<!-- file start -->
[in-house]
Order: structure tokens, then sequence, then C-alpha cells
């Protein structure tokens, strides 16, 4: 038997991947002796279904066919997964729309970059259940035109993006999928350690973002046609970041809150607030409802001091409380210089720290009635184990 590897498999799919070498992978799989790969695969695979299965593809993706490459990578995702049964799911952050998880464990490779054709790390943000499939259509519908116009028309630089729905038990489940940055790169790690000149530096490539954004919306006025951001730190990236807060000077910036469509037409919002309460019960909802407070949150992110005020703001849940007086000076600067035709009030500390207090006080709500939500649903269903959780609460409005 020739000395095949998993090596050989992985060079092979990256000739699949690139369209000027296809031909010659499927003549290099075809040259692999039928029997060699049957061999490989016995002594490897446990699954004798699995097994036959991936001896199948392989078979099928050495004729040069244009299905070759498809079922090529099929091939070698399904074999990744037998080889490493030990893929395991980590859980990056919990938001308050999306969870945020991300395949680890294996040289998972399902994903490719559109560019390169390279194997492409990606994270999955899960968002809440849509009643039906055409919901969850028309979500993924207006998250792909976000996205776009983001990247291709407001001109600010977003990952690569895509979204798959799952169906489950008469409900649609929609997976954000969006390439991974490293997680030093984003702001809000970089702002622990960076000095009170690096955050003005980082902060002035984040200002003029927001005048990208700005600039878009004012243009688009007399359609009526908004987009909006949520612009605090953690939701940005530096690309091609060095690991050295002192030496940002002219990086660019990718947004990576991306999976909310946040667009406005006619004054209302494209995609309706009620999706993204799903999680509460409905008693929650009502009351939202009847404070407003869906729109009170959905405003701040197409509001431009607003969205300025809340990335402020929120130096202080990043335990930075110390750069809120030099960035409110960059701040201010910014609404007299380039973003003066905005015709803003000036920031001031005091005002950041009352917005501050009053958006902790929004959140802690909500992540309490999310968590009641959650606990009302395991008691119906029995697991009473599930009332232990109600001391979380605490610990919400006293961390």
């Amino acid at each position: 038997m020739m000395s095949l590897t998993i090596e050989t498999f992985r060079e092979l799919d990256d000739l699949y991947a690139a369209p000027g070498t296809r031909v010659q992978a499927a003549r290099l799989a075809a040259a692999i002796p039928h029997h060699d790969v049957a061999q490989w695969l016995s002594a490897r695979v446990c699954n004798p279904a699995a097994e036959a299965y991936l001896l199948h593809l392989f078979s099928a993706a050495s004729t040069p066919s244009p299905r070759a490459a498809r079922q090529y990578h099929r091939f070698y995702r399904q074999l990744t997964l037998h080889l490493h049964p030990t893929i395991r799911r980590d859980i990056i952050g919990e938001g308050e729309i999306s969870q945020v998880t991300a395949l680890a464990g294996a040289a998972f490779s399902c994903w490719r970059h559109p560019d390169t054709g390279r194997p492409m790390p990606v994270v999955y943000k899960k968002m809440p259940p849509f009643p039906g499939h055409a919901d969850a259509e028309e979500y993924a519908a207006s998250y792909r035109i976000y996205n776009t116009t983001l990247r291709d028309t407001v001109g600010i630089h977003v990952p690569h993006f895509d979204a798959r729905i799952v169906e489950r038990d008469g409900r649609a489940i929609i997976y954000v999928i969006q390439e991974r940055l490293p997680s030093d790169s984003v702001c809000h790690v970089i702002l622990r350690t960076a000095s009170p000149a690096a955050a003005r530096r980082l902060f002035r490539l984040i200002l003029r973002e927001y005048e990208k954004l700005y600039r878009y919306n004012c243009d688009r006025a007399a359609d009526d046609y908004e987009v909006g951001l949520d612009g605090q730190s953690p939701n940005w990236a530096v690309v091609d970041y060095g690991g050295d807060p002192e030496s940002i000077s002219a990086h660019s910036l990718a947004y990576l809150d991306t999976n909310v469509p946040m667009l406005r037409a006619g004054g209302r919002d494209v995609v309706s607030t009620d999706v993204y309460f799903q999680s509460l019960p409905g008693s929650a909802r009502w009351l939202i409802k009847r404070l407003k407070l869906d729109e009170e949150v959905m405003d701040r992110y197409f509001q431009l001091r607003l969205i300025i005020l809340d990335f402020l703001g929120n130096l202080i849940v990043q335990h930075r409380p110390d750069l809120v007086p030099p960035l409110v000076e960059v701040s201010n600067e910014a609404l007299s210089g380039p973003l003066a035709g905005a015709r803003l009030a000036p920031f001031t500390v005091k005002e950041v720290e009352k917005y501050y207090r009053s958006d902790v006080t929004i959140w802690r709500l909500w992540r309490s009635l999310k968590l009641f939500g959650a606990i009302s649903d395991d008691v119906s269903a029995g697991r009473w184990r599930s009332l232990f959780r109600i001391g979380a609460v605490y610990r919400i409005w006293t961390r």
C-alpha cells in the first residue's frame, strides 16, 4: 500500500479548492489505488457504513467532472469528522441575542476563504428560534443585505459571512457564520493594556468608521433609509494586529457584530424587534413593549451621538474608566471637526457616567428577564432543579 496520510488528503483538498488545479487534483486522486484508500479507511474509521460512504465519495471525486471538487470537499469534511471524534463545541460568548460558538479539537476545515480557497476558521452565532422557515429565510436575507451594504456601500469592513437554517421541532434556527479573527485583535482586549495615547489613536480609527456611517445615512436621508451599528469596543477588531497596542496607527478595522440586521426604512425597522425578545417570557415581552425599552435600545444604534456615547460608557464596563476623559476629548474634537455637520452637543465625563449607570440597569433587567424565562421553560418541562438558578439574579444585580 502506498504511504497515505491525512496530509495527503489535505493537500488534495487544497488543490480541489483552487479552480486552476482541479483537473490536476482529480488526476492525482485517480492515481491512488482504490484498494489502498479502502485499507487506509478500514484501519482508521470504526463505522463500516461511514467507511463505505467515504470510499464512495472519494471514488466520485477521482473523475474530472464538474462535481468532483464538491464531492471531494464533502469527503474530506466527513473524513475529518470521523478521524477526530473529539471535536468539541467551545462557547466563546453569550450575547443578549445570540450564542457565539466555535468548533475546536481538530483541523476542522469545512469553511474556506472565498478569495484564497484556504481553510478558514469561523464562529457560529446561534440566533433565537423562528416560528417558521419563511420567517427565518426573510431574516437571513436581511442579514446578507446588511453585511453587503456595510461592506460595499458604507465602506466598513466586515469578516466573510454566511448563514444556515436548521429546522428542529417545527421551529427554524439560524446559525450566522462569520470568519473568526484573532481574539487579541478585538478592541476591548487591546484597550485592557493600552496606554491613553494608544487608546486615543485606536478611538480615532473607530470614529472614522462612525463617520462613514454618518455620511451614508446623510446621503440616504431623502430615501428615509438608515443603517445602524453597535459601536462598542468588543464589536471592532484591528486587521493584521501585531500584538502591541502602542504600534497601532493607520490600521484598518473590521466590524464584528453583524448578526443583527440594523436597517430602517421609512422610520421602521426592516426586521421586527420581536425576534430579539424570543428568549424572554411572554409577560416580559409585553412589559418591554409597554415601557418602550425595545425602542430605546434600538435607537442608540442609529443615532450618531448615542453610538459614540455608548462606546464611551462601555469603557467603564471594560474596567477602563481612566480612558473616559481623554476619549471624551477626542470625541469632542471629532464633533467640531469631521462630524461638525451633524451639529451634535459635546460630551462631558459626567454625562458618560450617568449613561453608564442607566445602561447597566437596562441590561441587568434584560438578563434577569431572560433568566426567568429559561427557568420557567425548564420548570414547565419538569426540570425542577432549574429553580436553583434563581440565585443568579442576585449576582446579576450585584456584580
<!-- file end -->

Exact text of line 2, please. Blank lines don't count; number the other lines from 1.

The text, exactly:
Order: structure tokens, then sequence, then C-alpha cells